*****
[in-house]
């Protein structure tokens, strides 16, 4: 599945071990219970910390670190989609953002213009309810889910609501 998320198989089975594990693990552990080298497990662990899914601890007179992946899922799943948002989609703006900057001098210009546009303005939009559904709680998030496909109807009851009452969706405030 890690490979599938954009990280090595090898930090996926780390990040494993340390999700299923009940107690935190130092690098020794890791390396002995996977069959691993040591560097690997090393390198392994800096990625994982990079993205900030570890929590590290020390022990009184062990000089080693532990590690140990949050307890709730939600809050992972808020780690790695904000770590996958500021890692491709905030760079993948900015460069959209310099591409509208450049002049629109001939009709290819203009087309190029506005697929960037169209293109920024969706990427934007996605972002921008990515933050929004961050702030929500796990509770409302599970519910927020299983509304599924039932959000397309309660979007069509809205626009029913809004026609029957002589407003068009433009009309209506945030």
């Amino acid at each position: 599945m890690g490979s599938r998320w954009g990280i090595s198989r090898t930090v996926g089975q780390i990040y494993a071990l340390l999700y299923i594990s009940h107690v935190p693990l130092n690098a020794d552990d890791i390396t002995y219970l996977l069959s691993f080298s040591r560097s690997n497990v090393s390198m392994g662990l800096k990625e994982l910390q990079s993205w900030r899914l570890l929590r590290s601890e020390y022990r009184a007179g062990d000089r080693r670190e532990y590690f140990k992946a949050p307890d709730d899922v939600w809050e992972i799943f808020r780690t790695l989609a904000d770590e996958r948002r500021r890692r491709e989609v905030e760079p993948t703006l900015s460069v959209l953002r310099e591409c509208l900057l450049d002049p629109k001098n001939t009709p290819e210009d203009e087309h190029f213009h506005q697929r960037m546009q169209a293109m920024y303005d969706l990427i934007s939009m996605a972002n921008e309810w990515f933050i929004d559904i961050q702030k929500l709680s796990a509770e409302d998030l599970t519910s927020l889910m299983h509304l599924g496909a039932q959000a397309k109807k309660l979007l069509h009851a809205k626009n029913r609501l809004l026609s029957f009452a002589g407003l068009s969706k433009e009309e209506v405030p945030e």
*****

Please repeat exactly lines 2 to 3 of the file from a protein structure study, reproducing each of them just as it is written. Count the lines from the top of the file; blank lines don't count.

């Protein structure tokens, strides 16, 4: 599945071990219970910390670190989609953002213009309810889910609501 998320198989089975594990693990552990080298497990662990899914601890007179992946899922799943948002989609703006900057001098210009546009303005939009559904709680998030496909109807009851009452969706405030 890690490979599938954009990280090595090898930090996926780390990040494993340390999700299923009940107690935190130092690098020794890791390396002995996977069959691993040591560097690997090393390198392994800096990625994982990079993205900030570890929590590290020390022990009184062990000089080693532990590690140990949050307890709730939600809050992972808020780690790695904000770590996958500021890692491709905030760079993948900015460069959209310099591409509208450049002049629109001939009709290819203009087309190029506005697929960037169209293109920024969706990427934007996605972002921008990515933050929004961050702030929500796990509770409302599970519910927020299983509304599924039932959000397309309660979007069509809205626009029913809004026609029957002589407003068009433009009309209506945030």
């Amino acid at each position: 599945m890690g490979s599938r998320w954009g990280i090595s198989r090898t930090v996926g089975q780390i990040y494993a071990l340390l999700y299923i594990s009940h107690v935190p693990l130092n690098a020794d552990d890791i390396t002995y219970l996977l069959s691993f080298s040591r560097s690997n497990v090393s390198m392994g662990l800096k990625e994982l910390q990079s993205w900030r899914l570890l929590r590290s601890e020390y022990r009184a007179g062990d000089r080693r670190e532990y590690f140990k992946a949050p307890d709730d899922v939600w809050e992972i799943f808020r780690t790695l989609a904000d770590e996958r948002r500021r890692r491709e989609v905030e760079p993948t703006l900015s460069v959209l953002r310099e591409c509208l900057l450049d002049p629109k001098n001939t009709p290819e210009d203009e087309h190029f213009h506005q697929r960037m546009q169209a293109m920024y303005d969706l990427i934007s939009m996605a972002n921008e309810w990515f933050i929004d559904i961050q702030k929500l709680s796990a509770e409302d998030l599970t519910s927020l889910m299983h509304l599924g496909a039932q959000a397309k109807k309660l979007l069509h009851a809205k626009n029913r609501l809004l026609s029957f009452a002589g407003l068009s969706k433009e009309e209506v405030p945030e």